• MaXpeedingRods has been engaged in the research, development and manufacture of high-quality turbochargers and turbo cartridges for decades. We offer turbo cartridges at affordable prices, made from high-quality materials and components to ensure desired performance and durability.
  • All our cartridges are carefully and accurately balanced to very tight tolerances to ensure long-lasting boost.
  • Our street performance cartridges feature high-quality journal bearings with high precision cast aluminum compressor and turbine wheels to ensure optimized spool-up and reliable performance in the 200-600 horsepower range.
  • Our sport performance turbo cartridges take things a step further with CNC machined aluminum compressor and turbine wheels to ensure greater durability and ability to cope with extremely high boost pressures and RPMs. A stronger bearing structure with improved thrust bearings ensures that our sport performance turbos can support boost pressures of up to 3.0 bar and horsepower ranges of 300-850 hp.

The CHRA is the very heart of the turbo and the vast majority of turbocharger failures occur within the cartridge because this is the part that houses the turbo shaft, which sees RPM in excess of 200.000, and therefore it is the cartridge that sees the greatest stress in a turbo. The cartridge is also exposed to turbo pressure related forces which greatly stress the bearings inside the CHRA and overtime create play between the shaft and the bearings resulting in excessive oil consumption and other problems. On the other hand compressor housings and turbine housings rarely experience failures, which is why cartridge is the actual source of most of the following turbo related problems

Burning oil

When a turbo starts burning oil the culprit is always the cartridge. Worn seals and bearings cause oil to escape past them leading to excessive oil consumption and burning as the turbo pushes the oil into your intake manifold and combustion chambers. Replacing the entire cartridge is often faster and more cost effective than rebuilding it. Rebuilding a cartridge requires many parts, specialized tools and balancing, which is why buying a ready-made, factory-balanced cartridge can save you both time and money.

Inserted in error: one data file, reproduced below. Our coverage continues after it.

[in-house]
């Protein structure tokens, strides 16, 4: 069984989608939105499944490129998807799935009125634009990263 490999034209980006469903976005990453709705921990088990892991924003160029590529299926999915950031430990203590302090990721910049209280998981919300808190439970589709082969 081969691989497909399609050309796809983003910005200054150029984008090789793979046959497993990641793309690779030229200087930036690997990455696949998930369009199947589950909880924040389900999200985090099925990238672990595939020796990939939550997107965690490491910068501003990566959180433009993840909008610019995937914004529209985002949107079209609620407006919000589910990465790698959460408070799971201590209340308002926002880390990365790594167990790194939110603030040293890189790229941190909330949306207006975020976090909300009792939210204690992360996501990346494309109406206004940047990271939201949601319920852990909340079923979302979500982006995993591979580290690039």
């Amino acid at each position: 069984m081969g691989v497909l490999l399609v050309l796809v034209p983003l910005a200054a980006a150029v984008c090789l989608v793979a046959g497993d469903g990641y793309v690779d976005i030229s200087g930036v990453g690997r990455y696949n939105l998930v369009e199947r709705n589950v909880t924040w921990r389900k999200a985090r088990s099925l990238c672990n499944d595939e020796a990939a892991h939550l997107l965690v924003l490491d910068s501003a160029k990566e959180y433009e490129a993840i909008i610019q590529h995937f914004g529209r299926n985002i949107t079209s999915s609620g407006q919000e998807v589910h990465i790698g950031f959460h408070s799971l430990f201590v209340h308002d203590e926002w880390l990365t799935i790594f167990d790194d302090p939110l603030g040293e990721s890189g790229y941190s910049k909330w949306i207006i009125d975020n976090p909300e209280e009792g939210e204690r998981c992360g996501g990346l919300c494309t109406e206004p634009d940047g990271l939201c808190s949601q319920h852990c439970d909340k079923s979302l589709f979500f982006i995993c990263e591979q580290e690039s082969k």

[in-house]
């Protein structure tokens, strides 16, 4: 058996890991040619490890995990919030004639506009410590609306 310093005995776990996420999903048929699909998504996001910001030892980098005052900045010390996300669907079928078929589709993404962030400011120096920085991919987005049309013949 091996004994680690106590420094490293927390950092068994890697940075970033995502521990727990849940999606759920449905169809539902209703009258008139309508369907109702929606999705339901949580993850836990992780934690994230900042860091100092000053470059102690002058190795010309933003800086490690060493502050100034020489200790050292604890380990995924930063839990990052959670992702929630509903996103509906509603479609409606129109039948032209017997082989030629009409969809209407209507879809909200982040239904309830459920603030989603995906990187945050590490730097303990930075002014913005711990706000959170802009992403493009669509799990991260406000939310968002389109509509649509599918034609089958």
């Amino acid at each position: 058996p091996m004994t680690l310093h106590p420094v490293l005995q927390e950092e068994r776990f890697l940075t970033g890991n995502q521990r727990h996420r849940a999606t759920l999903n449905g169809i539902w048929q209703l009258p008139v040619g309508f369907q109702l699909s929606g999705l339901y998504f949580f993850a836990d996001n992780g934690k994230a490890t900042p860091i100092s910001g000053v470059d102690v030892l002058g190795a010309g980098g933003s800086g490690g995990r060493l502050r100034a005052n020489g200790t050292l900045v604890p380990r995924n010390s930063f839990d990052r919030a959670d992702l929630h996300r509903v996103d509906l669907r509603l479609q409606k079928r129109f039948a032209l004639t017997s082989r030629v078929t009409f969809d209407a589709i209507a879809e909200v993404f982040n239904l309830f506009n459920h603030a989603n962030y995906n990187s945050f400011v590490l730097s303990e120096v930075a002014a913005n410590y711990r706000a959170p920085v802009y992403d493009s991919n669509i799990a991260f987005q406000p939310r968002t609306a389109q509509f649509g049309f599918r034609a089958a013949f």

Weird noises

A cartridge with failed seals, bearings or damaged turbine and/or compressor wheels can produce all sorts of weird noises. A whining noise that resembles an ambulance siren is the most common, but noises can include hissing or even rattling in extreme cases.

Loss of performance

A failed cartridge will prevent the turbo from spooling up properly and from generating the kind of pressure needed for proper performance. You will be able to feel this as an increased delay in acceleration when you step on the gas pedal and/or as an overall reduction in acceleration and tops speed.


Once you remove the turbocharger from your car, installing the turbo cartridge is extremely simple. You only need to unbolt the turbocharger compressor housing and the turbine housing from your old CHRA or cartridge. Once you have removed both housings, simply install them onto your new cartridge. Before removing the housings from your old cartridge make sure to mark the old cartridge and the housings so you can install them into the same position on the new housing to ensure your turbo has been properly clocked back into the same position. Ba careful to reinstall all seals into their proper position.